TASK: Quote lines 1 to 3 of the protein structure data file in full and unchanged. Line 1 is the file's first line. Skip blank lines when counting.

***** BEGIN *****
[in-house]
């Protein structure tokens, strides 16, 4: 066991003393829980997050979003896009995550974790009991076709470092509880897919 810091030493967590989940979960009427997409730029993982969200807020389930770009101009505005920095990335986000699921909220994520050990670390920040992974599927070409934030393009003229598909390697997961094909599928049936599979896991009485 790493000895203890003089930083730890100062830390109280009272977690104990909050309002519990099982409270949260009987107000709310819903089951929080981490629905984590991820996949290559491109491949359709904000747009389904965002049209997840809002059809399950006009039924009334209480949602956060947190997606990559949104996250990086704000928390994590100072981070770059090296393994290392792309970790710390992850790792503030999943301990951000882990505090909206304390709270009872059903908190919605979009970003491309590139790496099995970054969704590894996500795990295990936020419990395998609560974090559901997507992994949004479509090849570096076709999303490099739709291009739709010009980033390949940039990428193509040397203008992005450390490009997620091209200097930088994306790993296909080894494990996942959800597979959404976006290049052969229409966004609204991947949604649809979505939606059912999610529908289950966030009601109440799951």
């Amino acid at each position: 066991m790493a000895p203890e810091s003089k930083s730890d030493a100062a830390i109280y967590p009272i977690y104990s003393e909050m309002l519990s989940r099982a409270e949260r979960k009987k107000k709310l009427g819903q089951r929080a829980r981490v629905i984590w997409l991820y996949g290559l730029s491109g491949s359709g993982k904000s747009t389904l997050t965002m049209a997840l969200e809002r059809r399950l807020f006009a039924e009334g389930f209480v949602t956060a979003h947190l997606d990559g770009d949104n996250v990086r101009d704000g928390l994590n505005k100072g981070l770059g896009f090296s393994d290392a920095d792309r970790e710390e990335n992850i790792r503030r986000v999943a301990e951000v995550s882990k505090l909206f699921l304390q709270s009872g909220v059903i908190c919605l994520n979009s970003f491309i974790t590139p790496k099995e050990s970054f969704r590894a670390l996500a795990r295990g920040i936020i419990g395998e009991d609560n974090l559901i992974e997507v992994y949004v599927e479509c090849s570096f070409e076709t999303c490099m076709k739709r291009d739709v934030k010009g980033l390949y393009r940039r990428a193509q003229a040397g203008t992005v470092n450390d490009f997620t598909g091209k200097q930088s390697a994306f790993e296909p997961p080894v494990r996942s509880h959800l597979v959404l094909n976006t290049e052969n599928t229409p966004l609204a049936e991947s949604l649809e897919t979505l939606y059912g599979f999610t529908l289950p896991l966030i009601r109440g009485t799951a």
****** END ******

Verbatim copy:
[in-house]
């Protein structure tokens, strides 16, 4: 066991003393829980997050979003896009995550974790009991076709470092509880897919 810091030493967590989940979960009427997409730029993982969200807020389930770009101009505005920095990335986000699921909220994520050990670390920040992974599927070409934030393009003229598909390697997961094909599928049936599979896991009485 790493000895203890003089930083730890100062830390109280009272977690104990909050309002519990099982409270949260009987107000709310819903089951929080981490629905984590991820996949290559491109491949359709904000747009389904965002049209997840809002059809399950006009039924009334209480949602956060947190997606990559949104996250990086704000928390994590100072981070770059090296393994290392792309970790710390992850790792503030999943301990951000882990505090909206304390709270009872059903908190919605979009970003491309590139790496099995970054969704590894996500795990295990936020419990395998609560974090559901997507992994949004479509090849570096076709999303490099739709291009739709010009980033390949940039990428193509040397203008992005450390490009997620091209200097930088994306790993296909080894494990996942959800597979959404976006290049052969229409966004609204991947949604649809979505939606059912999610529908289950966030009601109440799951």
């Amino acid at each position: 066991m790493a000895p203890e810091s003089k930083s730890d030493a100062a830390i109280y967590p009272i977690y104990s003393e909050m309002l519990s989940r099982a409270e949260r979960k009987k107000k709310l009427g819903q089951r929080a829980r981490v629905i984590w997409l991820y996949g290559l730029s491109g491949s359709g993982k904000s747009t389904l997050t965002m049209a997840l969200e809002r059809r399950l807020f006009a039924e009334g389930f209480v949602t956060a979003h947190l997606d990559g770009d949104n996250v990086r101009d704000g928390l994590n505005k100072g981070l770059g896009f090296s393994d290392a920095d792309r970790e710390e990335n992850i790792r503030r986000v999943a301990e951000v995550s882990k505090l909206f699921l304390q709270s009872g909220v059903i908190c919605l994520n979009s970003f491309i974790t590139p790496k099995e050990s970054f969704r590894a670390l996500a795990r295990g920040i936020i419990g395998e009991d609560n974090l559901i992974e997507v992994y949004v599927e479509c090849s570096f070409e076709t999303c490099m076709k739709r291009d739709v934030k010009g980033l390949y393009r940039r990428a193509q003229a040397g203008t992005v470092n450390d490009f997620t598909g091209k200097q930088s390697a994306f790993e296909p997961p080894v494990r996942s509880h959800l597979v959404l094909n976006t290049e052969n599928t229409p966004l609204a049936e991947s949604l649809e897919t979505l939606y059912g599979f999610t529908l289950p896991l966030i009601r109440g009485t799951a």